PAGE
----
was also at this time that Price re-discovered the salvage yard
at the Los Alamos National Laboratories, which he had first become
aware of two years earlier after seeing exotic shapes of glass and
metal at the home of his friend, renowned photographer Walter Chappell.
This was the beginning of what became his most important artistic
effort. “Los Alamos to me was finding a place of just
pure raw materials and fantastically, beautifully shaped metals.
I found it a perfect mountain of art to experiment with, to create
with and I go out looking for specific parts and sometimes there
it’d be right there just as if hundreds of men had machined
these things for hundreds of hours and cart it out and dump it right
there in front of my feet” he said.
Although Price continued to utilize his
skills as a stone carver to produce sculptures to sell as a way
to support himself, he became so impassioned about what he referred
to as “our nuclear nightmare” that he dedicated
the next 30+ years of his life to creating his Atomic Art.
artist has to take responsibility to keep people awake to these
horrors and I feel a type of responsibility to build these things
from this place. The hope is that it would wake them up, it would
remind them, it would get them thinking about it. It’s all
our problem, it’s not just the artist’s problem…but
it’s the problem of everybody” Price said.
His early pieces made from Lab salvage were often utilitarian items
such as tables, chairs and utensils and other items he needed at
the time. Many pieces had an element of sound and emanated amazing,
ethereal tones. It was also at this time he began to create monumental
works such as the giant gongs he called “Maya’s
Song” after his first daughter.
piece, made from large metal cylinders suspended from a huge scaffold,
could be seen from the road in a large field in El Rancho, NM. “Los
Alamos scrap is a kind of pure art in itself, since you are dealing
with a harmonic principle of nuclear physics”.
was through his discovery of these gongs and Price’s giant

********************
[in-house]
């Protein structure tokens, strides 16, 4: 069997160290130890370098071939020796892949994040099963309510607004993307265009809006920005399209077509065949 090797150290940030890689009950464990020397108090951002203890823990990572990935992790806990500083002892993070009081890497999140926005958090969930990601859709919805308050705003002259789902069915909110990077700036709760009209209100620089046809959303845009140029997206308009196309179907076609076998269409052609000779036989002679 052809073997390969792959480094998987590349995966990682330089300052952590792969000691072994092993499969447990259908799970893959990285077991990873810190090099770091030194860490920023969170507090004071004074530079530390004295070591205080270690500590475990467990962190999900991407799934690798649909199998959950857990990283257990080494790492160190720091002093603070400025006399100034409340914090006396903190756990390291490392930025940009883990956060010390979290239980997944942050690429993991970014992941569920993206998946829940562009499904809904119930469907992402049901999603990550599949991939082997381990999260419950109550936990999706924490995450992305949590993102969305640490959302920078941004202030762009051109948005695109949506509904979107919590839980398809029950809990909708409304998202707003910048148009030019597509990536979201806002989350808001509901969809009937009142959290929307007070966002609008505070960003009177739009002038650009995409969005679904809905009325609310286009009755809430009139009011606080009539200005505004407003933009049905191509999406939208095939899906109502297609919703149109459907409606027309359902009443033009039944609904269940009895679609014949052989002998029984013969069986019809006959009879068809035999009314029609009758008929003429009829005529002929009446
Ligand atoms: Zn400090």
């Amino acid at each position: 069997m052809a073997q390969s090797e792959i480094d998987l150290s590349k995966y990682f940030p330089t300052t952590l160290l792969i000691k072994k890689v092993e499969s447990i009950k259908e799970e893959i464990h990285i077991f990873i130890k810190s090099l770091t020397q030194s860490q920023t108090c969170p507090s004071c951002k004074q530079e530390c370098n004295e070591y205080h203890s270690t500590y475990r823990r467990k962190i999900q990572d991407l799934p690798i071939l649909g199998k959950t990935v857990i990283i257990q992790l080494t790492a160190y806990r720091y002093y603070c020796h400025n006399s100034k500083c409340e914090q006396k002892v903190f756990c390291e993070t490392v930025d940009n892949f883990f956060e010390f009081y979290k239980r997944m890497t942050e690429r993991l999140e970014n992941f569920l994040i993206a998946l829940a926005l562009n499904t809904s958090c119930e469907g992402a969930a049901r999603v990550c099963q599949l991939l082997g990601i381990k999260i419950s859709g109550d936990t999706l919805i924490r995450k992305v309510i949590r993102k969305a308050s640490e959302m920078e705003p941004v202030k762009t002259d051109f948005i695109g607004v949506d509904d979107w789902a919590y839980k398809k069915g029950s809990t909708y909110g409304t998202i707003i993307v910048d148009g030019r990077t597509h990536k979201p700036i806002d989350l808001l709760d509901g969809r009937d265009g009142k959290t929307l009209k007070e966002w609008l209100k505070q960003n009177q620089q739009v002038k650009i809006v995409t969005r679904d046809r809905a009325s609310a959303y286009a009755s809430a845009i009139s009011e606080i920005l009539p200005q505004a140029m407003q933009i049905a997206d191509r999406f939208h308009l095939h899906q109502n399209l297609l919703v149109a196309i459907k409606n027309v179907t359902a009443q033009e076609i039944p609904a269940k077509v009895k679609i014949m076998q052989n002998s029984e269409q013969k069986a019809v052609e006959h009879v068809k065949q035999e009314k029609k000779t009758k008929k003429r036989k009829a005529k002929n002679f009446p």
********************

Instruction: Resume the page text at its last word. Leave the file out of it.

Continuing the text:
music box that filmmaker and activist, Godfrey Reggio (Quatsi
trilogy , Anima Mundi etc.) would eventually meet Tony Price,
who became one of his closest friends and confidants. He described
the encounter: “Upon driving in I saw this huge squared
box with glass panels all around with an enormous snorkel on the
top that had speakers in it. I climbed into the box and saw the
mind of Tony Price at work. It was fantastic. Here were five piano
harps, one on the ceiling, one on each of the walls – just
an absolute work of brilliance as a tool, as an instrument. It played
beautiful music. There was a guitar in there. If you played it,
the strings would recycle what you played in their own vibration.
It was like entering another dimension”
Music was a form of meditation for
Price: “The question that faces all explorers is: How
do you get inside and explore in these other dimensions? Right now,
my way of getting inside is through my music. I build music boxes
made of four walls and a ceiling of piano harps. I get
inside it and play open guitar beginning with a basic harmonic.
When it lines up as a pure harmonic, the energy produces an overtone.
I line up the overtones and they split into two, four, eight, sixteen.
To do this you have to totally listen to what you're doing. Listening
is surrendering to what you want to hear and puts you in the now.
I've found that when you slow time in the now, you have a virtuality
Price - Life & Times
by James Rutherford